August 28, 2020
Otherwise known as
Mazadayasna by those who follow it, the roots of Zoroastrianism date
back as far as the Second Millennium BC and served as the state
religion of Persia and other Iranian Empires for more than a
Born under a Polytheistic religion, Zoroaster received a vision of Vohu Manah (roughly understood as the God of Good) who took him on a journey to the Amesha Spenta, a cohort of divine entities and the Lord of Being and Wisdom known as Ahura Mazda - the highest Deity in Zoroastrianism.
Zoroaster condemned the worship
of multiple Gods, politically opened the wedge between Iranian and
Indian Aryans in Ancient Iran, and historically introduced the world
to one of the first monotheistic faiths.
And whilst the Zoroastrianism did its best to spread the concept of a singular God of Good and Wisdom throughout early civilization, another concept spread along with it:
Alexandre-Louis Leloir, 1865.
As in the major religions of today, Zoroastrianism is primarily concerned with the battle between Good and Evil, whereby spirits and forces from both sides do their best to influence humanity and manifest in the material world via the actions of mortal beings.
Evil and the accompanying concept of Temptation, play a vital role in Death and the formation of the Afterlife.
The influence of
dualistic monotheism is evident in the development of Heaven and
Hell where reside the Gods of Light and Darkness, who meddle in the
lives of men until all is destroyed in the days of Final Judgment.
Shortly after and during this time, deities such as the Beelzebub emerged, a figure that later became Satan of Christianity and Sheytan of Islam.
Until the Persian influence, the Greeks believed that humans were merely puppets of the gods and the course of one's life was spun by the Gods of Fate.
After Persian Zoroastrianism reached their shores, the Greeks began to speak of the power of the individual, and how the choices we make in life had an impact on the quality of our death.
When asked to think of an agent of the Gods, images of feathered Angels or Demons with Bat-like wings often come to mind.
Peri Banu and Price Ahmed,
Edmund Dulac 1882
Initially barred from entering heaven until proper penance was paid, the Peri represent spirits that drift between worlds.
Whist initially being described as spirits of mischief, once introduced to Islam and incorporated into Turkish and Armenian mythology, Peri became benevolent sprits that stood in opposition to Jinns, Divs, and other spirits of Darkness.
speak of Peri in both psychological and physical terms, describing
instances of humans being abducted by Peri to attend Divine social
events, or Peri appearing in dreams to deliver messages of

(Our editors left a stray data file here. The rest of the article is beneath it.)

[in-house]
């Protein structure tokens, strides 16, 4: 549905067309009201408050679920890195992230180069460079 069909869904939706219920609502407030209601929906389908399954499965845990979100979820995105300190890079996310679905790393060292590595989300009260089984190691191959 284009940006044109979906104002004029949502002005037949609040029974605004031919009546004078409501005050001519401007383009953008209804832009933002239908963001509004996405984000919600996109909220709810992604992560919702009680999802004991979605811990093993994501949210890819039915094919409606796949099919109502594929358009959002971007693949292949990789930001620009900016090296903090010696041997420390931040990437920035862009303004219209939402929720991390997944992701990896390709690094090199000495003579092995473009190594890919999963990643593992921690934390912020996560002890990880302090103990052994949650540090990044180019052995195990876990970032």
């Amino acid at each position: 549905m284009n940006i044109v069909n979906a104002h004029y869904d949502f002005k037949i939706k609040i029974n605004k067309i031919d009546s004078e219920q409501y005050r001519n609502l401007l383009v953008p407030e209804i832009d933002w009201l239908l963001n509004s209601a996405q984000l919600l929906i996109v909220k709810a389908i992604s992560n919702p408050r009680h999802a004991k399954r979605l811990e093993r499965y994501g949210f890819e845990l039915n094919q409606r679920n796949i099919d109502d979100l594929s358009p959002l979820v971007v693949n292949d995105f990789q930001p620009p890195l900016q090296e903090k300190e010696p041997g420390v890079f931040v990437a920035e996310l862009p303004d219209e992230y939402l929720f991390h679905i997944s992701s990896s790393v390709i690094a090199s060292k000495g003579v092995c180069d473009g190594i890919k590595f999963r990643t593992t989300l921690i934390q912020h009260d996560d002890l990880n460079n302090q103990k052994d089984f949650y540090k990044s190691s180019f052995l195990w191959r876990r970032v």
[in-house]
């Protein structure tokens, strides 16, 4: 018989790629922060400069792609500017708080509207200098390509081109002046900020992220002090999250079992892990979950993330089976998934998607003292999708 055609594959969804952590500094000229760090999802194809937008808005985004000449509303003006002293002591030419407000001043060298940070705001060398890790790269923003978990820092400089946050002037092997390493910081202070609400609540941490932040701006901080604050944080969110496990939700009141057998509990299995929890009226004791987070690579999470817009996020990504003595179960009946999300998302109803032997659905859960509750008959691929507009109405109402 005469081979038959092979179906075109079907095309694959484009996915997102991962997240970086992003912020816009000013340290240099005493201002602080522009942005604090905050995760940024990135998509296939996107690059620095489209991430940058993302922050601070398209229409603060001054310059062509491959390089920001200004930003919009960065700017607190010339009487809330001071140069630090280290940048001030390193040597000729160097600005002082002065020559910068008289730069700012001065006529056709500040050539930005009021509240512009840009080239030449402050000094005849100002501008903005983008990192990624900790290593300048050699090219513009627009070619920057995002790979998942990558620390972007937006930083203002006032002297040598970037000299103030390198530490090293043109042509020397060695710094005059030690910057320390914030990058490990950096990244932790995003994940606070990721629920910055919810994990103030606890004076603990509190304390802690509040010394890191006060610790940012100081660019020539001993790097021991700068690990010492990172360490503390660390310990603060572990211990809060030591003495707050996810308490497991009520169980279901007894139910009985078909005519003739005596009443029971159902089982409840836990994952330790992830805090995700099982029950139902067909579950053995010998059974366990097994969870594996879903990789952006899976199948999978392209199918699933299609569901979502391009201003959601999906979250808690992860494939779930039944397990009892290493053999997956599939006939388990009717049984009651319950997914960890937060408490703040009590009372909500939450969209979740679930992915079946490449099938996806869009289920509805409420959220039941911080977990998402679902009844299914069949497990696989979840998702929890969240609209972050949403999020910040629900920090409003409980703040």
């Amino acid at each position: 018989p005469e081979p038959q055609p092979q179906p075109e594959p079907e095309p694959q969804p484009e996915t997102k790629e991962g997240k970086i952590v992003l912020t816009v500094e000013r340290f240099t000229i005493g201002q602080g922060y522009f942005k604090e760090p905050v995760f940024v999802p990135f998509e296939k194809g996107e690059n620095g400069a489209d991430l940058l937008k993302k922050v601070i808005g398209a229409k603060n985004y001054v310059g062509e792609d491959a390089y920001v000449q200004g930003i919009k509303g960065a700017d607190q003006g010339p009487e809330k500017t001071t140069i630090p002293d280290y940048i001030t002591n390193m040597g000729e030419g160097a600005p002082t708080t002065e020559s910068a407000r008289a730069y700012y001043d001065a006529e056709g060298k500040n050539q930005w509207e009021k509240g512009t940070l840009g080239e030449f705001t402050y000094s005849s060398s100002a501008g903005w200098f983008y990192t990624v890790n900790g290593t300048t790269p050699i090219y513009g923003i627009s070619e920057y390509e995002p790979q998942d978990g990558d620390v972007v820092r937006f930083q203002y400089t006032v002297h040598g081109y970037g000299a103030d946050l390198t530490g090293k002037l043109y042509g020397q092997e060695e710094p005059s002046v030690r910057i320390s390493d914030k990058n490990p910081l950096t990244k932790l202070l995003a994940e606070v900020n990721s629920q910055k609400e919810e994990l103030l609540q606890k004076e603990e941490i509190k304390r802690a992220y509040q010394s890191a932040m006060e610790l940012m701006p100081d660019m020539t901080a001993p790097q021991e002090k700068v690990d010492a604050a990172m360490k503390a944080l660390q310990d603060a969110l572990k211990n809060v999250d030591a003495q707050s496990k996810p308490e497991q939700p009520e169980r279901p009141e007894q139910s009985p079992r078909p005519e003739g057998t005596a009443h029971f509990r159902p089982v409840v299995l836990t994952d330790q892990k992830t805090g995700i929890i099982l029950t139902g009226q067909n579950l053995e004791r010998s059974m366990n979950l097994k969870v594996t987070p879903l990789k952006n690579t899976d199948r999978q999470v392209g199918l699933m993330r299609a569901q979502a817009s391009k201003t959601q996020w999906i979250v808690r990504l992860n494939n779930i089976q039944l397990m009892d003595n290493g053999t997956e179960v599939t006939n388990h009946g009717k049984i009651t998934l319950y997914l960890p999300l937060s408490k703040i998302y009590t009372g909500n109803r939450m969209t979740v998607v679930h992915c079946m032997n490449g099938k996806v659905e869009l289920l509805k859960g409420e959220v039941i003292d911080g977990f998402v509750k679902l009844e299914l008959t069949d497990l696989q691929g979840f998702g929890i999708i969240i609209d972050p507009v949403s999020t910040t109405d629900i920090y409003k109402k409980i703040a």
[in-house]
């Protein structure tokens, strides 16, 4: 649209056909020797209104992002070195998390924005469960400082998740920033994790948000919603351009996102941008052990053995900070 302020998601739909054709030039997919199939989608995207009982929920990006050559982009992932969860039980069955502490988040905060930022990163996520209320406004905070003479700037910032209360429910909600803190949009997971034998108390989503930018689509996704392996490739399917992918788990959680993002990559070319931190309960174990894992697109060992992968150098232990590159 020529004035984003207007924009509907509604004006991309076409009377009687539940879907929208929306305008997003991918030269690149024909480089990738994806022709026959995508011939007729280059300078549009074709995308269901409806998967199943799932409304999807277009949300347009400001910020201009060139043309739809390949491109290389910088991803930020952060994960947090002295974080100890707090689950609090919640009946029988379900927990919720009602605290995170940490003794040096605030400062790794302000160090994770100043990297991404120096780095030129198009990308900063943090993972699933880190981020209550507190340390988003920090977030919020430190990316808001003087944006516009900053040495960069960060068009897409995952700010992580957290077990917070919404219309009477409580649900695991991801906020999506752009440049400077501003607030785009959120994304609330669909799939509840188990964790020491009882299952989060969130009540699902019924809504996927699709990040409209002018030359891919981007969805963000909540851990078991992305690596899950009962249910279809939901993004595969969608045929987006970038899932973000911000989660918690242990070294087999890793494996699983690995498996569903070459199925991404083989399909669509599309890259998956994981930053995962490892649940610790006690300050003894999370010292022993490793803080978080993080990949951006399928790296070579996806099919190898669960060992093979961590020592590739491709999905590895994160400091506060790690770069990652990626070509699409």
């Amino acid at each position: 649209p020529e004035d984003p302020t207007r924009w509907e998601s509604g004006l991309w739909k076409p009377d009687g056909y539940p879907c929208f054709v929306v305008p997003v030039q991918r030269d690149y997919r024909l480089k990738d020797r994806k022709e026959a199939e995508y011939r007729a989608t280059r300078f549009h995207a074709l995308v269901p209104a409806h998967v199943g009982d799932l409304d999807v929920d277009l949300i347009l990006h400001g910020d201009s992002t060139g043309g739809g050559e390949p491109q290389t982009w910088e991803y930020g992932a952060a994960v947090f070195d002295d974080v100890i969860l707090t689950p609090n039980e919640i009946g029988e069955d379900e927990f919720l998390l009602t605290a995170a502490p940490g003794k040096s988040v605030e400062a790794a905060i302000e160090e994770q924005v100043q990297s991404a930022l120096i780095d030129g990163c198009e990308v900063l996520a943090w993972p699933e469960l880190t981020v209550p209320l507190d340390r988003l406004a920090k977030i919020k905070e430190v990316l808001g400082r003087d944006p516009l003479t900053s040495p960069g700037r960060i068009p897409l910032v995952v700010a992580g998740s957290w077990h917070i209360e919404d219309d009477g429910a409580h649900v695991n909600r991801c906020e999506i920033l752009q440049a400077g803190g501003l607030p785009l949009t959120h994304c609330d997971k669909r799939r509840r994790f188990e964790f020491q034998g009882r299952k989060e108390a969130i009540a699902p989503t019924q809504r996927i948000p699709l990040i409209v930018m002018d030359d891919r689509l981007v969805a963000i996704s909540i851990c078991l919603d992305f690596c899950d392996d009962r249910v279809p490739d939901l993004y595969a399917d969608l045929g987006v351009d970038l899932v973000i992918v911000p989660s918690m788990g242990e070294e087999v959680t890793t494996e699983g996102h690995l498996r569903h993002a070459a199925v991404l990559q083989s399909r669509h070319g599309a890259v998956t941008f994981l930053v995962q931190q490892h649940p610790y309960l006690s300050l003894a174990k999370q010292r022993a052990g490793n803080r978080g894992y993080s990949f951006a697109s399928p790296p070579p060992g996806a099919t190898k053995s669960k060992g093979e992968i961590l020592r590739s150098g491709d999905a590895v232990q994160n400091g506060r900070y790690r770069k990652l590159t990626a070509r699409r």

Even marriage was deemed possible between humans and Peri.
However, due to the natural darkness that resides in all men, it is written that the relationship between Peri and Humanity is doomed to fail.
Sadruddin Aga Khan Collection
Similar to the Peri, she is a messenger who travels between heaven and earth, offering divine guidance to those who are fortunate enough to catch a glimpse of her majesty.
Simurgh is the precursor to the Phoenix - a bird of fire that respawns from its ashes.
Other interpretations of Spirits of Paradise appear in later Islamic texts in the form of the Houri, beautiful women who accompany the dead to the Afterlife.
The Huma, a Divine Bird of Sufi and Diwan mythology and 'Bird of Paradise' in Ottoman Legend, bestows gifts on those deemed worthy and can foretell or bestow Kingship.
This is possibly an early
example of the belief in the Divine Right of Kings.
at the Nadir Divan-begi Madrasa
in Bukhara, Uzbekistan
The Huma is androgynous, having both male and female attributes.
Again, the underlying theme of duality resurfaces, and we are presented with a symbolic creature that embodies masculine and feminine harmonies that reproduces by itself, further representing the cycle of rebirth.
This, I believe, is the message of Zoroastrianism and the religions that have followed.
The wings of the Angels, Peri, and other winged creatures represent the Flight of the Soul, the Loftiness of Spirit and the Human Mind, in contrast with the physical world, materialism, and nature, as represented by human features, sympathies, and unions.
The Huma, Phoenix, and Simurgh not only represent the cycle of life and death but also the Duality of masculine and feminine energies.
Therefore, Birds of Paradise are the link between life and death and serve as a reminder that every ending is a new beginning, and with every failure, new knowledge is born.
The Zoroastrian representations of bird-like creatures have developed to appeal to the inner nature of humanity.
Personal choice is central to the Zoroastrian text, as one has to earn their place in paradise, and personal responsibility for one's actions could not exist without some basic concept of free-will.
Zoroastrianism recognized that both Good and Evil are central to human nature, and now, as was then,